God’s Rewards Are Not Totally Undeserved Covenantal Consequences

There are two unbiblical extreme views which we must avoid in our understanding of God-given rewards. The first view teaches that the rewards God actually gives believers are totally deserved. Only Jesus Christ has fully merited all of God’s rewards (see Matthew 5:17, John 15:13, Philippians 2:8, Revelation 5:2-4 and 5:8-9). This false view is covered in Chapter “Rewards 1”.

The second opposite view suggests that God-given rewards are merely the totally undeserved consequences of believers under a covenant of God fulfilling the terms stated in any conditional promises found in the relevant covenant.

In the Mosaic and New Covenants, God promises to give blessings as rewards on the basis of believers fulfilling various stated conditions. In Hebrew and Greek, the Biblical words for these blessings literally mean and are translated as “reward”, “recompense”, requite”, “render”, “repay” and “wages” in English. But this second false view teaches that none of these Hebrew and Greek words should be taken as having their normal meanings. Instead, these words are said to mean just the “totally unmerited consequences” or “totally undeserved results” of fulfilling various covenantal conditions.

If the New Testament writers believed these specific blessings were only totally undeserved results and were not partially deserved rewards for believers, these leaders could have left out the Greek words for “reward”, “recompense” and so on and instead used expressions like those found in the verses listed in the section “The unmerited results of fulfilling conditions under God’s grace” in Chapter          “Grace”. Or they could have used the numerous Greek words which in various contexts mean “result” or “consequence” or “outcome”. [1]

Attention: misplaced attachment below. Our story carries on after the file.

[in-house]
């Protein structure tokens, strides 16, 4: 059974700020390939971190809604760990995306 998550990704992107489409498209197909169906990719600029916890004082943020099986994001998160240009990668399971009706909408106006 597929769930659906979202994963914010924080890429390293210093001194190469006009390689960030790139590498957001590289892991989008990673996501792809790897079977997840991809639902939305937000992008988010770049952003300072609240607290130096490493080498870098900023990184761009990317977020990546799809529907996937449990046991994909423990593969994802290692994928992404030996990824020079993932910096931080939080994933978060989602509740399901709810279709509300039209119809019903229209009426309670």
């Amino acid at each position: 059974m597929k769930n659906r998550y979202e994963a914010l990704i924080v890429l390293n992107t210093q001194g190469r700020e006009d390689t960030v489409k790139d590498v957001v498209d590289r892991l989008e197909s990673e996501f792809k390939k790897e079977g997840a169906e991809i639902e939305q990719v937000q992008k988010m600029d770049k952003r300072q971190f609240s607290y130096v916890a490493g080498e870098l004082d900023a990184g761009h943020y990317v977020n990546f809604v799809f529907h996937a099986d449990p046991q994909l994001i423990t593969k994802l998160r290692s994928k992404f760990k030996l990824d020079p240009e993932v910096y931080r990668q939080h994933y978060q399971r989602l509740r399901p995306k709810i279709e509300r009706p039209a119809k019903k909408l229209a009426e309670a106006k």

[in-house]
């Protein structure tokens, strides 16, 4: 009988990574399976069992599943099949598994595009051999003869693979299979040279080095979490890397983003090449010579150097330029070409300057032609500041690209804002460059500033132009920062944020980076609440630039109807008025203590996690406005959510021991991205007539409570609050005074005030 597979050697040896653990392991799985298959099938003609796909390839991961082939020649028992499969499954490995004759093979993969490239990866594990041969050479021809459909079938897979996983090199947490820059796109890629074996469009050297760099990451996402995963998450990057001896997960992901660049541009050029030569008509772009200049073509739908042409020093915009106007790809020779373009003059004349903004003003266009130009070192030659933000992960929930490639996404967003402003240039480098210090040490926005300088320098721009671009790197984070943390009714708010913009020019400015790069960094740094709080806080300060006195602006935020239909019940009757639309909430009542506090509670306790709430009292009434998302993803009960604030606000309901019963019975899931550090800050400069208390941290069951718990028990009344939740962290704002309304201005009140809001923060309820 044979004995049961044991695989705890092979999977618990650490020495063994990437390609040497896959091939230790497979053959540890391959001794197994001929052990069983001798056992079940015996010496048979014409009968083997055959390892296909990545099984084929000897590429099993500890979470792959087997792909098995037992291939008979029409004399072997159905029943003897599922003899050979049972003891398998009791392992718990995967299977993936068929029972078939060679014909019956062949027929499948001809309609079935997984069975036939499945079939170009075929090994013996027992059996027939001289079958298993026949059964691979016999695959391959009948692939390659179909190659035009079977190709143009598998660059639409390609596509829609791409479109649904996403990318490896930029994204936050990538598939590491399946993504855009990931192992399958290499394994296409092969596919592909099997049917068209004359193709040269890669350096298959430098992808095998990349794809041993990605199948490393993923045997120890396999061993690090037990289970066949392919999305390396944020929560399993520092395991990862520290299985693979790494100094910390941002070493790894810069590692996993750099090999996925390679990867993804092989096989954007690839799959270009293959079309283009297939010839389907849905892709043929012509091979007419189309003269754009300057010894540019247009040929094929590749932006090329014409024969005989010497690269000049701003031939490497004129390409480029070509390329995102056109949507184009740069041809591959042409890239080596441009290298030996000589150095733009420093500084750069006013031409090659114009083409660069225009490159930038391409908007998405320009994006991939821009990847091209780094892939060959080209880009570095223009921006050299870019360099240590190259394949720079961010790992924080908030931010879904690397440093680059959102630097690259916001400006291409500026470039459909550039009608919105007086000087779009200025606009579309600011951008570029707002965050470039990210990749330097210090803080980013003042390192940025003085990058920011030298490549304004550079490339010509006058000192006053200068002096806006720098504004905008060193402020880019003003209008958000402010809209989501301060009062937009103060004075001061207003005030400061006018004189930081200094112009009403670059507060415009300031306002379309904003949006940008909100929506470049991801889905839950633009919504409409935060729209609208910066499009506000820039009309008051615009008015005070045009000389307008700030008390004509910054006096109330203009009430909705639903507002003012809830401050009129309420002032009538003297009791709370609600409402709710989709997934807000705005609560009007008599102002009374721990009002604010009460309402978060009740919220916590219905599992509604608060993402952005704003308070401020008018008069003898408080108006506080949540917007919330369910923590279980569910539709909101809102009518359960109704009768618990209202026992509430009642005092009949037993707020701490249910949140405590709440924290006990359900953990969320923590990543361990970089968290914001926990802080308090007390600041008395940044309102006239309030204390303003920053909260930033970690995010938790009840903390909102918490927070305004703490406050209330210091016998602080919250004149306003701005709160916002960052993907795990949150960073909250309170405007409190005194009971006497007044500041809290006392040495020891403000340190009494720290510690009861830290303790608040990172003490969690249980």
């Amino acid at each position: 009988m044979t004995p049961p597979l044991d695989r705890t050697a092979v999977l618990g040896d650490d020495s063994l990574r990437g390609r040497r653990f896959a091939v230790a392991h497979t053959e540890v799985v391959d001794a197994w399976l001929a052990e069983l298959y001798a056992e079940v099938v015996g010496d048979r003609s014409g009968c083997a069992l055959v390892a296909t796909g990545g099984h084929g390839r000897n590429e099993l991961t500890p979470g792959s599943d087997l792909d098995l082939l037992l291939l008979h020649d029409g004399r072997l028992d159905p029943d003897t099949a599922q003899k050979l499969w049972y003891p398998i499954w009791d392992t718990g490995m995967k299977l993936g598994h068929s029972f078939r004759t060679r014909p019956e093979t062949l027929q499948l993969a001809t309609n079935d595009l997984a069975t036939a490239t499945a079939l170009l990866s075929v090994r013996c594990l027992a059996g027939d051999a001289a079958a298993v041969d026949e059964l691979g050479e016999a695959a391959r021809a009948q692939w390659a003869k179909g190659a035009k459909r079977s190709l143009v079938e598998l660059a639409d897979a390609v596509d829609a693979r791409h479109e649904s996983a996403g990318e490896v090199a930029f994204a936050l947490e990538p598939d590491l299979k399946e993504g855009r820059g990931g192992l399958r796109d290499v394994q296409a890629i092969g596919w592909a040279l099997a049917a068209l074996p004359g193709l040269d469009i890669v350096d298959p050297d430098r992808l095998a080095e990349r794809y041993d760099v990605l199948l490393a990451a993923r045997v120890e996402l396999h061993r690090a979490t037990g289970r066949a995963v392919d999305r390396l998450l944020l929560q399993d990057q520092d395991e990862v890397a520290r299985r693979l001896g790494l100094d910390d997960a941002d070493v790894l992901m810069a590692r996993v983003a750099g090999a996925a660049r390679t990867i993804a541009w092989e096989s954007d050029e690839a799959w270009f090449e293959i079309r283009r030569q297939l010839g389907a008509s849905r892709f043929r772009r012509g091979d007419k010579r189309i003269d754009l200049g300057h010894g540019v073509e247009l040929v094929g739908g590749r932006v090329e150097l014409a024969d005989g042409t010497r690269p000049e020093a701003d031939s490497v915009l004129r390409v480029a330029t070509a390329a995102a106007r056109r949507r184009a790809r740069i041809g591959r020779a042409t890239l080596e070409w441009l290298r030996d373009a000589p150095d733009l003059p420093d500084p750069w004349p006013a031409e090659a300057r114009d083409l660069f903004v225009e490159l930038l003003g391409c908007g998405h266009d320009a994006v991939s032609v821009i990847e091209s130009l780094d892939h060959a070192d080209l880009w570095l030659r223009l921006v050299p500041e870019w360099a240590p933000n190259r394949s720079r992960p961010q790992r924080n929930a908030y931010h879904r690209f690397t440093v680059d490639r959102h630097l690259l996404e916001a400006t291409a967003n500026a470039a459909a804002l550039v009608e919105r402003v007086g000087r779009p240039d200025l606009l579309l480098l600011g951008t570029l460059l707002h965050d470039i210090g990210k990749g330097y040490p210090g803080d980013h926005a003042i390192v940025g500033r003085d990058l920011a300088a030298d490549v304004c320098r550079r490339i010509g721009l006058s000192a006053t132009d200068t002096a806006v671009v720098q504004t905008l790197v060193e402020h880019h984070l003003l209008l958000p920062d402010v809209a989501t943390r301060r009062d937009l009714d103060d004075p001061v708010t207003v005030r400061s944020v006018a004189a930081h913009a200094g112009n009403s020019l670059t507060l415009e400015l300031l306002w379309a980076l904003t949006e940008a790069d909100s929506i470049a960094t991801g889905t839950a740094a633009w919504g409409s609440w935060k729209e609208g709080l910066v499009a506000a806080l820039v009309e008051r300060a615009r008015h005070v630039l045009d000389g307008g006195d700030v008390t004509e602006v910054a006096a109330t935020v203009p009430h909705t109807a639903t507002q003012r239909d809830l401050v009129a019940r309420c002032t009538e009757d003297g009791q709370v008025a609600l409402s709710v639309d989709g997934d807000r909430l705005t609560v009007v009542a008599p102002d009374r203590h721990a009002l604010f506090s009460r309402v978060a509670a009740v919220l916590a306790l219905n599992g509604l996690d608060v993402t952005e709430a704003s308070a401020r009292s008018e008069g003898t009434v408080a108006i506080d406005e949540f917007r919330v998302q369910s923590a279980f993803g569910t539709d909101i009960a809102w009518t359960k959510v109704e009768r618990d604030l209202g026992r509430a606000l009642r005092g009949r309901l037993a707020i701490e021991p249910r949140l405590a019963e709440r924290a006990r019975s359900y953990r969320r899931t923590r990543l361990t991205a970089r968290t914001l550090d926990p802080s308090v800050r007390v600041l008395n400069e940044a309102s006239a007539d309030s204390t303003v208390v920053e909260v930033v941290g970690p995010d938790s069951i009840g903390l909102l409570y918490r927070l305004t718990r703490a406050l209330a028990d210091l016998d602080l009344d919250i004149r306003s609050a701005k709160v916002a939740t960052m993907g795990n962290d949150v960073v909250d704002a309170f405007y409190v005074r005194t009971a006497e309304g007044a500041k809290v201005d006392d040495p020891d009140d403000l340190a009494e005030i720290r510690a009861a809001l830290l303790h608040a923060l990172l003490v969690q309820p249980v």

In Hebrew, there is also at least one word which refers in some contexts to the results or consequences of various things. This word is “lema‘an”. [2]

The fact that the God-inspired Old Testament writers could have used “lema‘an” instead of the Hebrew words for “reward”, “recompense”, requite”, “render”, and “repay” can be seen in Jeremiah 42:6: “Whether it is pleasing or displeasing, we will obey the voice of the Lord our God to whom we send you, that it may be well with us when we obey the voice of the Lord our God.” Here the word “that” is “lema‘an” and is used in the sense of the results – the receiving of the Mosaic Covenant rewards – which are conditioned on obedience to the commands and statutes of the Mosaic Law.

If the rewards of the Mosaic Covenant were just totally undeserved consequences of people under this covenant fulfilling its conditions, then this means the Old Testament writers had little concern about leading their readers into great errors about such matters. This is especially since these writers so frequently used words which literally mean “repay”, “reward”, “recompense” and so on. But this is a ridiculous charge to make against so many Holy Spirit-inspired Old Testament authors.

If all God-given rewards are merely totally undeserved covenantal consequences, this means God-given punishments are the same. But it is completely unbiblical to say that His punishments are totally undeserved and are just covenantal consequences. Those who suffer forever in the Lake of Fire will totally deserve this.

Some may argue, “The Old and New Testament usages of the Hebrew and Greek words for ‘rewards’, ‘recompense’, ‘repay’ and so on, do not carry any notion of meriting or earning. The words are used in all contexts in the Bible in ways which leave out their normal relation to merit.” But this is a false argument. The Hebrew and Greek words for “rewards”, “recompense” and so on are used in Ruth 2:12, Job 34:11, Proverbs 12:14, Matthew 16:27, Acts 1:18, 1 Corinthians 3:8, 1 Timothy 5:18, 2 Timothy 4:14, James 5:4 and 2 John 8 in contexts with relate to merit or earning or paying.


Bible Study Question


1. Explain why God’s rewards are not just totally undeserved covenantal consequences.



[1] These words are “arobaino” (Luke 21:13 and Philippians 1:19), “pros” (John 11:4 and 1 John 5:16), “apa” (Acts 17:27 and Galatians 2:21), “dio” (Matthew 27:8 and Acts 15:19), “dioper” (1 Corinthians 8:13 and 14:13), “eis” (Romans 1:20), “oun” (John 6:13, Romans 5:1 and 6:4), “oste” (Matthew 8:24 and Mark 10:8), “ek” (Revelation 8:11) and “karpos” (translated as “fruits” in Matthew 7:16, 7:20, 21:43 and Philippians 1:11 and “fruit” in Ephesians 5:9 and James 3:18).

[2] See Genesis 12:13, 27:25, Exodus 4:5, 8:22, 9:29, Deuteronomy 27:3, Joshua 3:4, 2 Samuel 13:5, Psalm 30:12, Isaiah 5:19 and other verses – Brown, Driver and Briggs, page 775.



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